Woolf’s A Room of One’s Own provides a historical and sociological analysis of why there are few female writers. However, as much as she primarily based her argument on the socioeconomic conditions which they are exposed to, she also describes the differences which male and female writers use when approaching issues. First, male writing tends to be aggressive while the female writing is more or less angry and insecure in relation to their inferiority status in the society. This means that both genders are obscured in their approach to writing. Basically, the difference in writing by men and women has been brought about by the class structure in the modern society (Morahan 189). This implies that if the existing class structure offered the same economic opportunities to both men and women, writing would most likely be the same in both genders. Woolf’s argument is supported by Barrette who suggests that writing among women is different from men because it tends to use feminine keywords such as what, around, are, it, among others (Barrette 1).

Another class structure which Woolf addresses is the place of women in the social structure. According to her, women are considered to be second-class citizens whose opinion should only echo that of their male counterparts. To demonstrate the gender gap, Woolf creates Judith Shakespeare who is an imaginary character sister to William Shakespeare. Both are gifted writers, but they are accorded different opportunities. While William is encouraged to write, Judith is discriminated against by the society at large despite being encouraged by her family members. At a very young age, Judith is engaged, and her father beats her up after protesting against the marriage arrangement.

Woolf also describes other factors of the class structure such as poverty extensively. She outlines the class and poverty which have kept women from writing. Until the 18th century, social class and poverty were major factors which barred women from writing. The cycle of poverty has primarily been facilitated by their male counterparts. Women have always been poor since they are rarely allowed both the means and opportunities for self-support. The place of women has always been considered to be the kitchen, tending to their fathers and husbands.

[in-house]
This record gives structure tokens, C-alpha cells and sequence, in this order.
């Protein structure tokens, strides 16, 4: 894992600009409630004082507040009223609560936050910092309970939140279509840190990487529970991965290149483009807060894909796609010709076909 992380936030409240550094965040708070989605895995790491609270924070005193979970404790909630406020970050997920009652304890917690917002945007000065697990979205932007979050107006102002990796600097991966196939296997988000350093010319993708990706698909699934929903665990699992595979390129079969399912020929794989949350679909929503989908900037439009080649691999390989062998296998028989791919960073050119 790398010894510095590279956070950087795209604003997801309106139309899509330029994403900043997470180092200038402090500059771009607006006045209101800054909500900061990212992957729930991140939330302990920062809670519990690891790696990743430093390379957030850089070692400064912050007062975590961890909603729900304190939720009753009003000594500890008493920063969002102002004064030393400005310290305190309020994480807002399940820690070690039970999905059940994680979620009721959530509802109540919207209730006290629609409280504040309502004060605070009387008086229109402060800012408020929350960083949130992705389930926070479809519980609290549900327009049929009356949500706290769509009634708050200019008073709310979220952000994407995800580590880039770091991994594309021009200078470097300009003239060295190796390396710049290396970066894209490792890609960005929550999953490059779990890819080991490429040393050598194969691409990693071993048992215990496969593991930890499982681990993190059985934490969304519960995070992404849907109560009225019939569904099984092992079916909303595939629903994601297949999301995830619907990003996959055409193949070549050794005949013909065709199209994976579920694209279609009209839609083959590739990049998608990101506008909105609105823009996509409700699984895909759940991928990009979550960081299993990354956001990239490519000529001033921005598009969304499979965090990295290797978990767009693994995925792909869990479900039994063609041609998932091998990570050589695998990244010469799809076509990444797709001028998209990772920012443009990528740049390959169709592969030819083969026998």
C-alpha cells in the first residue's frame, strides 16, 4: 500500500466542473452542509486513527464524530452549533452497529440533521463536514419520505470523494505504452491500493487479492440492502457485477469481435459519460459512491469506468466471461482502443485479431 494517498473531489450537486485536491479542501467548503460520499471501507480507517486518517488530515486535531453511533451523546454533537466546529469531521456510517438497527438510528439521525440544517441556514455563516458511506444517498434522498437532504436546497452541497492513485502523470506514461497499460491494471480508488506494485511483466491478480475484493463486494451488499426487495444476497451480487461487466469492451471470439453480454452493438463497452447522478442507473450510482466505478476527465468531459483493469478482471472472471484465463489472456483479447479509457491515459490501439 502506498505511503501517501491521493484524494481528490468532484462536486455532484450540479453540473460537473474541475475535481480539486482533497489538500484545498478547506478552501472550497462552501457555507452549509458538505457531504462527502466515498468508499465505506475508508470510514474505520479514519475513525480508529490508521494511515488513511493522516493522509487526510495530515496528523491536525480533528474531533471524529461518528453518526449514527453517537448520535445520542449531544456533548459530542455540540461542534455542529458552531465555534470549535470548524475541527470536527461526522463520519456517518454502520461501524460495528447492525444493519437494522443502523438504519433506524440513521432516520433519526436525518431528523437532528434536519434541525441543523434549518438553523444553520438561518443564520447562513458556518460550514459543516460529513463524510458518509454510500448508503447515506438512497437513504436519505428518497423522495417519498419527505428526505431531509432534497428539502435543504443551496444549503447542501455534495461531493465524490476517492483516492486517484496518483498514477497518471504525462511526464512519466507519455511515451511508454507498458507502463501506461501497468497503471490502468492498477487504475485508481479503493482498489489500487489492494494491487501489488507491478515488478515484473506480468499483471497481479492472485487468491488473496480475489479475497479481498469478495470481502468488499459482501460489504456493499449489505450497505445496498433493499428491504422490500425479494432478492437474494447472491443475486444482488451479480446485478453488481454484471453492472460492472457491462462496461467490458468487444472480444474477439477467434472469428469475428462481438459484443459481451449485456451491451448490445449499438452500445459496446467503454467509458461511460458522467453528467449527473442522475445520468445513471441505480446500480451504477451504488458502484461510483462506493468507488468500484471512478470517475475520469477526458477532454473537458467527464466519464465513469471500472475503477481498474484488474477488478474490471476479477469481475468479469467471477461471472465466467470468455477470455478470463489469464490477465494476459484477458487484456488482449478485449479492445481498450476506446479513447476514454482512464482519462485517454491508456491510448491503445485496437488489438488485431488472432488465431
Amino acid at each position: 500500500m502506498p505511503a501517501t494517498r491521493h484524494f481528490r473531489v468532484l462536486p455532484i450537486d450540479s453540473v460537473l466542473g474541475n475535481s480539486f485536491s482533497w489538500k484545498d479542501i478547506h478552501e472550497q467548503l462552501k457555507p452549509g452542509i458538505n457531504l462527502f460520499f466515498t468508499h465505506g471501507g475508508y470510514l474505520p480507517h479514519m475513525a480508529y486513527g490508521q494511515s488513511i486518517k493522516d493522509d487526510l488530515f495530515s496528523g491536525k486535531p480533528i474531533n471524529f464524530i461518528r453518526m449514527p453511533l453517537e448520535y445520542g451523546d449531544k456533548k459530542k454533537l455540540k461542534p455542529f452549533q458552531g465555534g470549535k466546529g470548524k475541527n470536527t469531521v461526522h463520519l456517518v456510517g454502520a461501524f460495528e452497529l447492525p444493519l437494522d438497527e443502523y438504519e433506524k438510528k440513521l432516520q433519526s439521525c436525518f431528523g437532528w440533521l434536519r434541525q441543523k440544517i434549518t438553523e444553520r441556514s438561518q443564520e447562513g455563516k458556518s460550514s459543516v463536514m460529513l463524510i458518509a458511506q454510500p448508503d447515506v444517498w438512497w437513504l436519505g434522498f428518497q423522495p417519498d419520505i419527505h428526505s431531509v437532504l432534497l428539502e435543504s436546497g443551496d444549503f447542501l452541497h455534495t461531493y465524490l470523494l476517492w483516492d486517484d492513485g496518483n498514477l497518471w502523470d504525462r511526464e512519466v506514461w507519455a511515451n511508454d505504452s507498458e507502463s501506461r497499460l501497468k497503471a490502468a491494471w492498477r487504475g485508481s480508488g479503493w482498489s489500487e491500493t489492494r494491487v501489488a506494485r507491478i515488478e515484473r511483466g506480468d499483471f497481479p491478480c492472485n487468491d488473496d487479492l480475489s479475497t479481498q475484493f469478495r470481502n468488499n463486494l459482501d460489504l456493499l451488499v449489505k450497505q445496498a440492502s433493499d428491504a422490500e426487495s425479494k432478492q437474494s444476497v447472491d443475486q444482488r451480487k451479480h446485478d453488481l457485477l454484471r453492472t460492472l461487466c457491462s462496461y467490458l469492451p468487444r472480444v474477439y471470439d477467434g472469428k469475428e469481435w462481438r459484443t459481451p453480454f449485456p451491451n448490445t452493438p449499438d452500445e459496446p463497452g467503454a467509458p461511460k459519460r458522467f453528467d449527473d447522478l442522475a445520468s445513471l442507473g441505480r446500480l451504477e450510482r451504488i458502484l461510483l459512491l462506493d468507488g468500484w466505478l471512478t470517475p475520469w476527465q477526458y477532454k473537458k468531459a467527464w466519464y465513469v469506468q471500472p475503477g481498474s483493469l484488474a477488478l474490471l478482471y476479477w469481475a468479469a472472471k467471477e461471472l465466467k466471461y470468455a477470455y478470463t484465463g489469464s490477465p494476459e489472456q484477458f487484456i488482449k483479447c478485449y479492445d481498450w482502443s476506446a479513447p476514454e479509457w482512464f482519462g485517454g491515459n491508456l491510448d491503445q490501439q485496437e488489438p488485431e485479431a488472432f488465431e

For that visit to Oxbridge and the luncheon and the dinner had started a swarm of questions. Why did men drink wine and women water? Why was one sex so prosperous and the other poor? What effect has poverty on fiction? What conditions are necessary for the creation of works of art? (Woolf 31)

In a similar argument, Woolf also talks about the elite working-class women who are pre-occupied with making a living hence having no idle time to create. Woolf recognizes the importance of money and space which are both critical to breaking the class barriers preventing them from writing. She gives an example of herself whereby the five hundred pounds annual income she received from her aunt freed her from constant worries about survival and focused on writing (Black 113).

Work Cited

Barrette, Elizabeth. Do Women and Men Really Write Differently? May 2004. 28 May 2017 .

Black, Naomi. Virginia Woolf as Feminist. Ithaca: Cornell University Press, 2004.

Boshier, Rosa. How to Analyze the Works of Virginia Woolf. ABDO, 2012.

Morahan, Shirley. A Woman’s Place: Rhetoric and Readings for Composing Yourself and Your Prose. SUNY Press, 1981.

Ryscavage, Paul. Income Inequality in America: An Analysis of Trends. Routledge, 2015.

Woolf, Virginia. A Room of One’s Own. Broadview Press, 2001.

Zahidi, Saadia. America is falling behind other countries in gender equality. The next president must fix that. 27 October 2016. 28 May 2017.